This is, of course, the now well-known July 9th decision of the 7th Circuit holding that the sentencing guidelines violate the 6th amendment. It has been posted again today, presumably because of minor, non-substantive amendments made, according to the opinion, July 12th.
Given this Lyle Denniston article today in the NY Times, the case may soon be before the Supreme Court:
Paul D. Clement, the acting United States solicitor general, has approved taking two cases swiftly to the Supreme Court, according to a Justice Department official who spoke on the condition of anonymity. One would be a direct appeal from a ruling by a federal trial judge in Portland, Me. [Fanfan], bypassing the federal appeals court in Boston. The other would be a regular appeal from a decision by a federal appeals court in Chicago [Booker].[More] See this post from Blakely Blog for what precisely was modified in Booker, along with more about the anticipated cert petition.
Conner, Kevin A. v. McBride, Daniel R. (SD Ind., Judge Barker)
Before EASTERBROOK, KANNE, and ROVNER, Circuit Judges.USA v. Sims, Rufus (ND Ill.)
KANNE, Circuit Judge. This habeas corpus appeal comes to us following Kevin Conner’s October 7, 1988 conviction for three murders in Indiana. The jury recommended death for the killings and, subsequently, the state court judge sentenced Conner to two death sentences and a term of 60 years on November 3, 1988. After exhausting his state remedies [cites omitted], Conner then filed a petition for federal habeas corpus relief, which the district court denied, Conner v. Anderson, 259 F. Supp. 2d 741, 769 (S.D. Ind. 2003) (“Conner III”). * * *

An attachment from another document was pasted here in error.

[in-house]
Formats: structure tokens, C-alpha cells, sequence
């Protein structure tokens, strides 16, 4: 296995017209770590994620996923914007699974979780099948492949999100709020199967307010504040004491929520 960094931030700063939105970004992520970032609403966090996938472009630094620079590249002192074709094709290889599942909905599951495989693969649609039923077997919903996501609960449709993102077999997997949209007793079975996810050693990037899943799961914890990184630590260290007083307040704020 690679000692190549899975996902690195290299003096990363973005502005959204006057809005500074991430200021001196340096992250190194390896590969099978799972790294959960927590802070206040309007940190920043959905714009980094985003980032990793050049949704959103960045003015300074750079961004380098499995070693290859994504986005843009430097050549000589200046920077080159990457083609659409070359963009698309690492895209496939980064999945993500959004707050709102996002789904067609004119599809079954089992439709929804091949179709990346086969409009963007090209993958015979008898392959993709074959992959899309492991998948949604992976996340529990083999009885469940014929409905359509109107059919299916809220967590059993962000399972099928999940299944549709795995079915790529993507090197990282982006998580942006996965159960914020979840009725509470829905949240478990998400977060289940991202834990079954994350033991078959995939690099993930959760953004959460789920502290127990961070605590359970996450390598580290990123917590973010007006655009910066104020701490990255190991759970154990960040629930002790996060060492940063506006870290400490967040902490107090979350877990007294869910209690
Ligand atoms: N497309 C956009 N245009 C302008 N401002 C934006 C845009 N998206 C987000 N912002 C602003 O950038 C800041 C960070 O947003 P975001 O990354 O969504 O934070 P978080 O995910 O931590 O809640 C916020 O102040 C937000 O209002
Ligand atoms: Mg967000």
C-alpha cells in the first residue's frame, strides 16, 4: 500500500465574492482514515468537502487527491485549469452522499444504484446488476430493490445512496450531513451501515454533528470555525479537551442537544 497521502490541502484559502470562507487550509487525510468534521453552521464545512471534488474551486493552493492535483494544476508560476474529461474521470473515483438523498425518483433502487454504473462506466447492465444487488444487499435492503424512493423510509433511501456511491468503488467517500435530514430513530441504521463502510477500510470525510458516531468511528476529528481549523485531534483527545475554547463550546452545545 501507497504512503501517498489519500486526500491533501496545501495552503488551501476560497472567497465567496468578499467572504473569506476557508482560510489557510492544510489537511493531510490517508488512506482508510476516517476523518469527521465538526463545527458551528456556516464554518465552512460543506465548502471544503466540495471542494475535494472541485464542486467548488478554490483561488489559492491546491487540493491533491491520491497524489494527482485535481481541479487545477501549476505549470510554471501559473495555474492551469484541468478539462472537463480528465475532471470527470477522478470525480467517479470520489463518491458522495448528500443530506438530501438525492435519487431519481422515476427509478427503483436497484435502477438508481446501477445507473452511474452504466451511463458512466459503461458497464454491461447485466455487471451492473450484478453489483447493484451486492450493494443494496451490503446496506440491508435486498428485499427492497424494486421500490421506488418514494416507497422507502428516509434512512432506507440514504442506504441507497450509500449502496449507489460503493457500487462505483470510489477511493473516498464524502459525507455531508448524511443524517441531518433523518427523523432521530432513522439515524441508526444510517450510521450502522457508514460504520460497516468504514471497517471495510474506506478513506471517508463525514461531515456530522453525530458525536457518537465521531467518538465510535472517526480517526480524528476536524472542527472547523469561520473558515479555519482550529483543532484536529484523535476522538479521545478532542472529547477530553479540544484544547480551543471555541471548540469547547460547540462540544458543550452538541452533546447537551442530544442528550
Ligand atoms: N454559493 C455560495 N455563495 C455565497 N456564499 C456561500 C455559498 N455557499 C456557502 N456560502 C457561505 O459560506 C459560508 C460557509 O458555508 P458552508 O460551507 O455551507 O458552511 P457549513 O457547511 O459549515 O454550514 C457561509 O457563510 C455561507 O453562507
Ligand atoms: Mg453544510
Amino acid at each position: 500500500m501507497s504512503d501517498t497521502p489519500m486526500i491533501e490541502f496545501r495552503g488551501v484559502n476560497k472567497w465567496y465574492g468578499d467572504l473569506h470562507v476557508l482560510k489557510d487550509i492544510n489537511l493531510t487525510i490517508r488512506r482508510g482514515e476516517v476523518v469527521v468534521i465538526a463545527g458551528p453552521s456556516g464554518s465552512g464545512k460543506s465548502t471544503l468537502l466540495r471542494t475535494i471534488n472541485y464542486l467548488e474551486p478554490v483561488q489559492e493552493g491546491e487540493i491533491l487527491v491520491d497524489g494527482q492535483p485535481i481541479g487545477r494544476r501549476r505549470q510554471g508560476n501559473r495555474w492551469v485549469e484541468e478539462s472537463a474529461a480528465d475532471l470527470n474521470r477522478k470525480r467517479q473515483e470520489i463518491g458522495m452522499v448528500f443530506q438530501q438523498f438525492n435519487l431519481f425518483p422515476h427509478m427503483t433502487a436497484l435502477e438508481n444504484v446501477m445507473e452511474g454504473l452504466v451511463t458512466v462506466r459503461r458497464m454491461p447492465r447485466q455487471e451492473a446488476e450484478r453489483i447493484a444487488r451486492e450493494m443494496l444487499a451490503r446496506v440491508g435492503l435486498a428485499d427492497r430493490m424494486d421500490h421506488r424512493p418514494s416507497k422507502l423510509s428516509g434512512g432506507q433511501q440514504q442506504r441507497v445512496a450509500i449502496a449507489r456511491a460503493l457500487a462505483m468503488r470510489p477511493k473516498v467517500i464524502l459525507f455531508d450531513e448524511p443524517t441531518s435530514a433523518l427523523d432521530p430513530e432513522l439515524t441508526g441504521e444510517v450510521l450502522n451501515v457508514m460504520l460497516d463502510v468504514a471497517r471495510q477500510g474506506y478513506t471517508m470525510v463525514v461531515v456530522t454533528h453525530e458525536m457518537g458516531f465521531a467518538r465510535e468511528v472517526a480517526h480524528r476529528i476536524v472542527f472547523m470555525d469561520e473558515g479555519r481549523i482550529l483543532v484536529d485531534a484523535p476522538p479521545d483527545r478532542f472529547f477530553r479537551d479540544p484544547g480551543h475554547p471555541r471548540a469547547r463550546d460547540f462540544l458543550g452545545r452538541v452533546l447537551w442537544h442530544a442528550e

III. Conclusion. To summarize, the district court’s denial of Conner’s petition for a writ of habeas corpus as to (1) the admissibility of his confession; (2) the ex parte jury communication; and (3) the assistance of trial counsel is AFFIRMED.
Before POSNER, EVANS, and WILLIAMS, Circuit Judges.Posted by Marcia Oddi at July 20, 2004 12:20 PM
POSNER, Circuit Judge. Convicted money launderer Rufus Sims (see United States v. Sims, 144 F.3d 1082 (7th Cir. 1998)) filed a motion under Fed. R. Crim. P. 41(g) (formerly 41(e)) in the district court in which he had been convicted asking for the return of seized property. He concedes that most of the property identified in the motion was properly forfeited, but continues to claim entitlement to property that he asserts was seized but never forfeited. * * *
[T]he government eventually learned that a bit more money had actually been seized than was identified in the forfeiture order—$14,172 more, to be exact. Assuming that this money was never forfeited (the record is unclear whether it was), it qualifies as property that has been seized but not forfeited. But there is a hitch: Sims did not list the $14,172 either in his Rule 41(g) motion or in any other filing in the district court. He listed it for the first time in his brief on appeal. That of course was too late. The claim for the money is thus—forfeited. AFFIRMED.